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The Lost Sounds Orchestra

Mary-Ann Ochota meets the people who are bringing sounds of the past to life through the technology of the present.

For the vast majority of the 200,000 years humans have been on the earth, let alone its first 4.6 billion years of existence, the sonic story has been a fleeting, unrepeatable live show. Miss it, and you missed out. But now, thanks to the efforts of a dedicated cohort of scientists, historians and musicians, some of the world's most weird and wonderful ‘lost sounds’ are making a comeback. Mary-Ann Ochota meets the people who are bringing sounds of the past to life through the technology of the present.

Professor Julia Clark of Texas University takes issue with Hollywood’s presentation of dinosaur sounds and has been reconstructing the sound of a Tyrannosaurus Rex. She’s identified a voice box in an early bird fossil, revealing clues about vocal structures in dinosaurs. By studying crocodilians, she has a partial glimpse at dinosaur sound-making. Combining them together, then adjusting the frequency to match the size of the massive T-Rex, Julia has given us a better understanding of how the world’s largest land carnivore may have sounded.

Domenico Vicinanza is a scientist and music composer at Anglia Ruskin University who is pioneering data sonification: a computer modelling process that turns data into sounds to give voice to inaudible vibrations from the Earth’s atmosphere. We hear about his latest project creating music from infrasonic measurements captured at Yellowstone National Park in America. Oscillations of the Earth's eruptions are translated into a frequency range we can actually hear, as flute music pieces.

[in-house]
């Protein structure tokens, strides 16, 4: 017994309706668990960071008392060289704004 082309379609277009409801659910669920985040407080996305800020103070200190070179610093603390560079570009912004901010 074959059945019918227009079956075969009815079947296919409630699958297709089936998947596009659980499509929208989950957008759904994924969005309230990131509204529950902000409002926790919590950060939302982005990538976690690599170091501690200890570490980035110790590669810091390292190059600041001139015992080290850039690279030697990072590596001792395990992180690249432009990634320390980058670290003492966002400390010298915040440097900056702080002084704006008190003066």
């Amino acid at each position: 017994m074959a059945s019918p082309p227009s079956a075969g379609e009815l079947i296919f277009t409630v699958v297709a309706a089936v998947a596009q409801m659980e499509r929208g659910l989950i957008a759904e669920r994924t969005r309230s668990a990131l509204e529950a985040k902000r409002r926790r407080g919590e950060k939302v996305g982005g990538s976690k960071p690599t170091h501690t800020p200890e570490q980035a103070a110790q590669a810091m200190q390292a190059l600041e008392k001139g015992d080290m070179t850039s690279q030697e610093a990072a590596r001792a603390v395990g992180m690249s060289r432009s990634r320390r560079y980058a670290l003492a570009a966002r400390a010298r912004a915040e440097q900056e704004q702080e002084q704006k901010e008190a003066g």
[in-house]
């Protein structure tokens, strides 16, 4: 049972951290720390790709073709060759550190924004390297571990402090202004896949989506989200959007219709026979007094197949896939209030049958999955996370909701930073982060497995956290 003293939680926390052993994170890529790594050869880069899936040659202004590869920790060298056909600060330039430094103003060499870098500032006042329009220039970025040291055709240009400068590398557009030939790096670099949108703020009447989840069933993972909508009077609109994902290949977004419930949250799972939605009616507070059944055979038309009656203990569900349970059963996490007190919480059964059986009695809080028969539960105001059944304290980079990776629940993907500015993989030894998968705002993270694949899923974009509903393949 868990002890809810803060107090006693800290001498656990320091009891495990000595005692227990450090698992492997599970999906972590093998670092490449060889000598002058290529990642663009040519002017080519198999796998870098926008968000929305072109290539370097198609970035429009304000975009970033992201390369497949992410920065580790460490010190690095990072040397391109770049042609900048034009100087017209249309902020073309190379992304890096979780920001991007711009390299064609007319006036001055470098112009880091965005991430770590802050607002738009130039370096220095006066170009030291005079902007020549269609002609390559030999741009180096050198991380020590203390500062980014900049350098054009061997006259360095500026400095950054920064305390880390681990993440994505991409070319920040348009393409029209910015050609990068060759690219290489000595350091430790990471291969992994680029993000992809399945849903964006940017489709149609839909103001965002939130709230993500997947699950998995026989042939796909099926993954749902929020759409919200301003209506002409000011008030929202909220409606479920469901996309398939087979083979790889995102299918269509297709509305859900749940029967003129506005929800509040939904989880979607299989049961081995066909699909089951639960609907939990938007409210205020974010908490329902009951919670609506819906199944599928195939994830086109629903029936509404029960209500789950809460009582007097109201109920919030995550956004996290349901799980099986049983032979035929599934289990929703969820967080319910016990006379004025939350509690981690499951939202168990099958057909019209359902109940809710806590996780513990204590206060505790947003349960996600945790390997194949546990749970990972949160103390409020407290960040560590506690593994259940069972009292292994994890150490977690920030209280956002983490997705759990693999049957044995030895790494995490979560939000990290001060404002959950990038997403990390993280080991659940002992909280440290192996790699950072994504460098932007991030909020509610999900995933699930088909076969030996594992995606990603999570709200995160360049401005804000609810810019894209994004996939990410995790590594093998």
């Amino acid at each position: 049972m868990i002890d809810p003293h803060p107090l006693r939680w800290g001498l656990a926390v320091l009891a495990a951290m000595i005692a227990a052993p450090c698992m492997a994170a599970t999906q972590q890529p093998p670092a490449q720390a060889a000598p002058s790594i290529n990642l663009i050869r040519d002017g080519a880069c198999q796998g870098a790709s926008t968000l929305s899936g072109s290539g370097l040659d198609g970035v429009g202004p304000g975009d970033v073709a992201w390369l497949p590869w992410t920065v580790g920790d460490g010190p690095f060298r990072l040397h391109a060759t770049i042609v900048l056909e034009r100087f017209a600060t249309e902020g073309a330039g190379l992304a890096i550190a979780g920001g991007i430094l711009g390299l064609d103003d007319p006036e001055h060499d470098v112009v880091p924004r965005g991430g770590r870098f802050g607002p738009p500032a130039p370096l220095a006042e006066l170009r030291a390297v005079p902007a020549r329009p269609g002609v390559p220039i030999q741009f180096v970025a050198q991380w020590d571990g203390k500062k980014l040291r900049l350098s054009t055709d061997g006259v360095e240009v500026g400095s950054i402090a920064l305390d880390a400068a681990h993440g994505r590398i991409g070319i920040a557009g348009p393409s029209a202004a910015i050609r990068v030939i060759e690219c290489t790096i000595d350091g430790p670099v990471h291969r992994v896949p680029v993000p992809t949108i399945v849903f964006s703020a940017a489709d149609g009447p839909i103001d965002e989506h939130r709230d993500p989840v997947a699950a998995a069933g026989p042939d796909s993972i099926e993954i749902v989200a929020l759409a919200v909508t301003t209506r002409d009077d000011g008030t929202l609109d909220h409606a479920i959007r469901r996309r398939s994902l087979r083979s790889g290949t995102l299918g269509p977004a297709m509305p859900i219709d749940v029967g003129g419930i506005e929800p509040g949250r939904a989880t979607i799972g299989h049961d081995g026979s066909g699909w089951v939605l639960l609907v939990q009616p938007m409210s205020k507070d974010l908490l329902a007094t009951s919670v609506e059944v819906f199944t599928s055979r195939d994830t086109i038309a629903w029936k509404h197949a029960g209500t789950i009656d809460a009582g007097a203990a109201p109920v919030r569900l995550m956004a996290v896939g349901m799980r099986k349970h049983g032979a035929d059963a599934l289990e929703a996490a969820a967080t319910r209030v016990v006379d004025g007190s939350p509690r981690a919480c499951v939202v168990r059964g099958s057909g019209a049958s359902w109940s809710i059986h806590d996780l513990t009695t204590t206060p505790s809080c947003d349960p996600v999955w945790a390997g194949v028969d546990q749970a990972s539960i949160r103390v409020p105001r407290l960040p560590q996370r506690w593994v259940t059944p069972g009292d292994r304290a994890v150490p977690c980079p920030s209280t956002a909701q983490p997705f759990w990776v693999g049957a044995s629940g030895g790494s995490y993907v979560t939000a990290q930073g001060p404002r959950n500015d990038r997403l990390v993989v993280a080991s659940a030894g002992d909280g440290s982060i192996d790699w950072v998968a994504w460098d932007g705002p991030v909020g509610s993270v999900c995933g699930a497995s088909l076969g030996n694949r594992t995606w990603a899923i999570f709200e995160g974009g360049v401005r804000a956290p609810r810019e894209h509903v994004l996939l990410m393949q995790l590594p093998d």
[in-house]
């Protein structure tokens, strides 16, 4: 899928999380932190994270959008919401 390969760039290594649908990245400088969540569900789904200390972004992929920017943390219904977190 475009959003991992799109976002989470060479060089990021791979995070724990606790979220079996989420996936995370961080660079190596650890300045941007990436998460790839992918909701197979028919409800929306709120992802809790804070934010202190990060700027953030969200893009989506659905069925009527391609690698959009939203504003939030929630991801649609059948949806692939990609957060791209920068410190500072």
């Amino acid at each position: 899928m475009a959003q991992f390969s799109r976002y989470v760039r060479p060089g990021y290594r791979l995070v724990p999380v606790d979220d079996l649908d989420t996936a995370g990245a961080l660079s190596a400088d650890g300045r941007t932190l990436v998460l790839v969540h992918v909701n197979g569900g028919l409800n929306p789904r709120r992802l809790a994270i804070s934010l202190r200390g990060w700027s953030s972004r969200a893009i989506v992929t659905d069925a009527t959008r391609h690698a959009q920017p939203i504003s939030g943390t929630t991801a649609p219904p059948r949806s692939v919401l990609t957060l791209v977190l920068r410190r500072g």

It wasn’t until the 19th century that we first began to capture sounds, but those early efforts were also lost to time, until recently. Patrick Feaster and David Giovannoni have been at the forefront of discovering the oldest sound recordings of the human voice. When they began, the earliest sound anyone could hear was from 1888. In 2008 they pushed that date back 28 years and in so doing showed that it wasn’t the American Thomas Edison who first recorded sound on his phonograph as previously thought, but the Frenchman Édouard-Léon Scott de Martinville, who made the world's first recordings of airborne sounds in Paris on a machine he called a phonautograph.

Finally, Emily Thompson is a member of a growing community of historians who’ve turned their attention to the aural landscape, interrogating the materiality and texture of our sonic worlds. Emily explains how she brought alive the soundscape of 1920s New York City through a multimedia database of audio recordings, video and documented noise complaints from the Roaring Twenties, breathing new life into a lost world.

Special thanks to the University of South Carolina and the Municipal Archives, City of New York for use of their archives. To hear more sounds from the Roaring Twenties, visit Cover Image:

Presented by Mary-Ann Ochota

Produced by Melissa FitzGerald

A Blakeway production for BBC Radio 4

Available now

28 minutes

Last on

Thu 11 Feb 2021 11:30



  • Thu 11 Feb 2021 11:30